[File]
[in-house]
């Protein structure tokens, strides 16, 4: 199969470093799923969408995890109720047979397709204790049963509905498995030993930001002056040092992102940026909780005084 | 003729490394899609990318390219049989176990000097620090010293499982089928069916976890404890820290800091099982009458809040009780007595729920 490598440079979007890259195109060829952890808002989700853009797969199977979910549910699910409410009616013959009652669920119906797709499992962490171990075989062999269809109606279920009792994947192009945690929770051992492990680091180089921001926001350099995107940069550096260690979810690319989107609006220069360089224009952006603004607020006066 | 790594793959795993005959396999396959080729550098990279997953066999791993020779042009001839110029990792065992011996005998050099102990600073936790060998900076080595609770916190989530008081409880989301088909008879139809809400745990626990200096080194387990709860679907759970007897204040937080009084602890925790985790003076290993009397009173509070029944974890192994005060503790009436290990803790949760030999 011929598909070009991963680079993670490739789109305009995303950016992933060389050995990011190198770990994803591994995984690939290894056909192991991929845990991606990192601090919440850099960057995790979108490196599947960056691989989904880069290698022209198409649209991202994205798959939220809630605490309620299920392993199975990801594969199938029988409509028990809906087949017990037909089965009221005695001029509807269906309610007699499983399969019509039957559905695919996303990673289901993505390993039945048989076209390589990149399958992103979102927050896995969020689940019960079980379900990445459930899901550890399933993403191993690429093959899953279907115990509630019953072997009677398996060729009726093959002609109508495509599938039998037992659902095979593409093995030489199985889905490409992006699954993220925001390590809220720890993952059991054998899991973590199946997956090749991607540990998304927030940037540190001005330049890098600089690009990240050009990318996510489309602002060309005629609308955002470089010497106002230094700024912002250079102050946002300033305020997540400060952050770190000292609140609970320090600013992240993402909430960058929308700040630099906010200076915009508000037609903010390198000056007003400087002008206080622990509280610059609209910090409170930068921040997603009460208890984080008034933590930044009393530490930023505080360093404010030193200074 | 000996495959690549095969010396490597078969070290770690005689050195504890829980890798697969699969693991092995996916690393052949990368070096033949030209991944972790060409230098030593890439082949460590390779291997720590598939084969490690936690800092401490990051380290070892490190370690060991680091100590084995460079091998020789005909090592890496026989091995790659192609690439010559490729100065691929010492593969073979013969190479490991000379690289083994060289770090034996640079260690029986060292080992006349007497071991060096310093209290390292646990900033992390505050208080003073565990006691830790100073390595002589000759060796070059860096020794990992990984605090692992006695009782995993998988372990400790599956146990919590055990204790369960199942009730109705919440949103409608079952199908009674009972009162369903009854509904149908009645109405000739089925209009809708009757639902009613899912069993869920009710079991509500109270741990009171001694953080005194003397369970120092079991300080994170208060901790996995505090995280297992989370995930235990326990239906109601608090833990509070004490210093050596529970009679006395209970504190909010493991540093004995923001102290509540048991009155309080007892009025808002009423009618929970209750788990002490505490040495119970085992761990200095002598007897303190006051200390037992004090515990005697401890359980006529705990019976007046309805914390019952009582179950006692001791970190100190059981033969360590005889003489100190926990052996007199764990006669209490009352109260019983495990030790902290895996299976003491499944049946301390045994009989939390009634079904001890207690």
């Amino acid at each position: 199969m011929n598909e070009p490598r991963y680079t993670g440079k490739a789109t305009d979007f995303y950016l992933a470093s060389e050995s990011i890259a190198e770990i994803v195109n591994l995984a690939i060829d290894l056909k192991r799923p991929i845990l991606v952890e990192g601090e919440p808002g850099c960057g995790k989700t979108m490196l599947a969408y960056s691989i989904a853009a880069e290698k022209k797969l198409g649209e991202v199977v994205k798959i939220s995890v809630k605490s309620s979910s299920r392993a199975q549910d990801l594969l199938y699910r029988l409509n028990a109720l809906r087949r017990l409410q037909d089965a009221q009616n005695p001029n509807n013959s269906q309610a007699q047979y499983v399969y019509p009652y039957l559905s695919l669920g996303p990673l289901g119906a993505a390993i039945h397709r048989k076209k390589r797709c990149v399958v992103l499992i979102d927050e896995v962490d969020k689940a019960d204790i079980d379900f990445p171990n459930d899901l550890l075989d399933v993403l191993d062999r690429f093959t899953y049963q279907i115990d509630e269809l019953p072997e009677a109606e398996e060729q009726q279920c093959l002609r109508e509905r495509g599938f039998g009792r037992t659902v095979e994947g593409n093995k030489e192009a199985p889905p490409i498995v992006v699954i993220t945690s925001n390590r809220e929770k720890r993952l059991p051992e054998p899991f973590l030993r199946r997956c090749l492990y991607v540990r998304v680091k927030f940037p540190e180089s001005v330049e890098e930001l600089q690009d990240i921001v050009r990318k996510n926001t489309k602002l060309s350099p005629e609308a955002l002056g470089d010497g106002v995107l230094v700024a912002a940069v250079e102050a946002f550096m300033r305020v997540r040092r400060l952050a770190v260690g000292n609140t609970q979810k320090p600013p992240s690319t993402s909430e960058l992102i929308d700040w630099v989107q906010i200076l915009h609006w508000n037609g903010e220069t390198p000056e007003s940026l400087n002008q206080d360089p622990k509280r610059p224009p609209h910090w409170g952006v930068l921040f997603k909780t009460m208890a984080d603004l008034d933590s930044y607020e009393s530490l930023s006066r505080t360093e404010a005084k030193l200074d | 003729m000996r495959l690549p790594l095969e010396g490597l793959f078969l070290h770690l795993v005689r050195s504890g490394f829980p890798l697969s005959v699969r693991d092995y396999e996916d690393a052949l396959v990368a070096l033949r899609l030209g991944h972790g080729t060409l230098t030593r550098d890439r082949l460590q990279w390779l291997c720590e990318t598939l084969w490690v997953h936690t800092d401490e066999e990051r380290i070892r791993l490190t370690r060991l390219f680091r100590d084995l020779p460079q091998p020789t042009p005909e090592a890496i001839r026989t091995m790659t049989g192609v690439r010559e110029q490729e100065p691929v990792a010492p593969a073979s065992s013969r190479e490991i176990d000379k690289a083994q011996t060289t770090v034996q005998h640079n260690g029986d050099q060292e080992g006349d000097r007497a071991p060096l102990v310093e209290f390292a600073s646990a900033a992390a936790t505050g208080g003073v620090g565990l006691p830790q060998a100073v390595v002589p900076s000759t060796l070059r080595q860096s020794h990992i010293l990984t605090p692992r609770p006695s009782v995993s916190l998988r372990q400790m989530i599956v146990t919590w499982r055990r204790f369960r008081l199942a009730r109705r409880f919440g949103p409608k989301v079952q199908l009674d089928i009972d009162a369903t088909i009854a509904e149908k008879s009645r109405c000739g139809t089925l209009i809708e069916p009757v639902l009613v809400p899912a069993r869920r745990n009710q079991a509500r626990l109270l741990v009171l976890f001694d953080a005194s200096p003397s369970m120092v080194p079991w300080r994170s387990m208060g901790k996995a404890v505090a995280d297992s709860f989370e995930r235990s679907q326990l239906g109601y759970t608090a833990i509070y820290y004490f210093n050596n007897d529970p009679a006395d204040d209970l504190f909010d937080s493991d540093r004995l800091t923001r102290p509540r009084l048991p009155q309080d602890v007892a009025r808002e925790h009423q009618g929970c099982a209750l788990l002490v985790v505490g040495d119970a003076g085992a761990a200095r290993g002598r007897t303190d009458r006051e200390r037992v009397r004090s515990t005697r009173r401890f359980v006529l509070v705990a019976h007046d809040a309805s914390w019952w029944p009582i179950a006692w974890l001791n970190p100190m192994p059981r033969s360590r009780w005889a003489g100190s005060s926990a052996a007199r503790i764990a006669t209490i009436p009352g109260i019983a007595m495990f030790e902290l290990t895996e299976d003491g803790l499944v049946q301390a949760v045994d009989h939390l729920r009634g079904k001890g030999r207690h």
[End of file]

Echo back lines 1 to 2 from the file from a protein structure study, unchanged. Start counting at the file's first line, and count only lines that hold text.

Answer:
[in-house]
């Protein structure tokens, strides 16, 4: 199969470093799923969408995890109720047979397709204790049963509905498995030993930001002056040092992102940026909780005084 | 003729490394899609990318390219049989176990000097620090010293499982089928069916976890404890820290800091099982009458809040009780007595729920 490598440079979007890259195109060829952890808002989700853009797969199977979910549910699910409410009616013959009652669920119906797709499992962490171990075989062999269809109606279920009792994947192009945690929770051992492990680091180089921001926001350099995107940069550096260690979810690319989107609006220069360089224009952006603004607020006066 | 790594793959795993005959396999396959080729550098990279997953066999791993020779042009001839110029990792065992011996005998050099102990600073936790060998900076080595609770916190989530008081409880989301088909008879139809809400745990626990200096080194387990709860679907759970007897204040937080009084602890925790985790003076290993009397009173509070029944974890192994005060503790009436290990803790949760030999 011929598909070009991963680079993670490739789109305009995303950016992933060389050995990011190198770990994803591994995984690939290894056909192991991929845990991606990192601090919440850099960057995790979108490196599947960056691989989904880069290698022209198409649209991202994205798959939220809630605490309620299920392993199975990801594969199938029988409509028990809906087949017990037909089965009221005695001029509807269906309610007699499983399969019509039957559905695919996303990673289901993505390993039945048989076209390589990149399958992103979102927050896995969020689940019960079980379900990445459930899901550890399933993403191993690429093959899953279907115990509630019953072997009677398996060729009726093959002609109508495509599938039998037992659902095979593409093995030489199985889905490409992006699954993220925001390590809220720890993952059991054998899991973590199946997956090749991607540990998304927030940037540190001005330049890098600089690009990240050009990318996510489309602002060309005629609308955002470089010497106002230094700024912002250079102050946002300033305020997540400060952050770190000292609140609970320090600013992240993402909430960058929308700040630099906010200076915009508000037609903010390198000056007003400087002008206080622990509280610059609209910090409170930068921040997603009460208890984080008034933590930044009393530490930023505080360093404010030193200074 | 000996495959690549095969010396490597078969070290770690005689050195504890829980890798697969699969693991092995996916690393052949990368070096033949030209991944972790060409230098030593890439082949460590390779291997720590598939084969490690936690800092401490990051380290070892490190370690060991680091100590084995460079091998020789005909090592890496026989091995790659192609690439010559490729100065691929010492593969073979013969190479490991000379690289083994060289770090034996640079260690029986060292080992006349007497071991060096310093209290390292646990900033992390505050208080003073565990006691830790100073390595002589000759060796070059860096020794990992990984605090692992006695009782995993998988372990400790599956146990919590055990204790369960199942009730109705919440949103409608079952199908009674009972009162369903009854509904149908009645109405000739089925209009809708009757639902009613899912069993869920009710079991509500109270741990009171001694953080005194003397369970120092079991300080994170208060901790996995505090995280297992989370995930235990326990239906109601608090833990509070004490210093050596529970009679006395209970504190909010493991540093004995923001102290509540048991009155309080007892009025808002009423009618929970209750788990002490505490040495119970085992761990200095002598007897303190006051200390037992004090515990005697401890359980006529705990019976007046309805914390019952009582179950006692001791970190100190059981033969360590005889003489100190926990052996007199764990006669209490009352109260019983495990030790902290895996299976003491499944049946301390045994009989939390009634079904001890207690």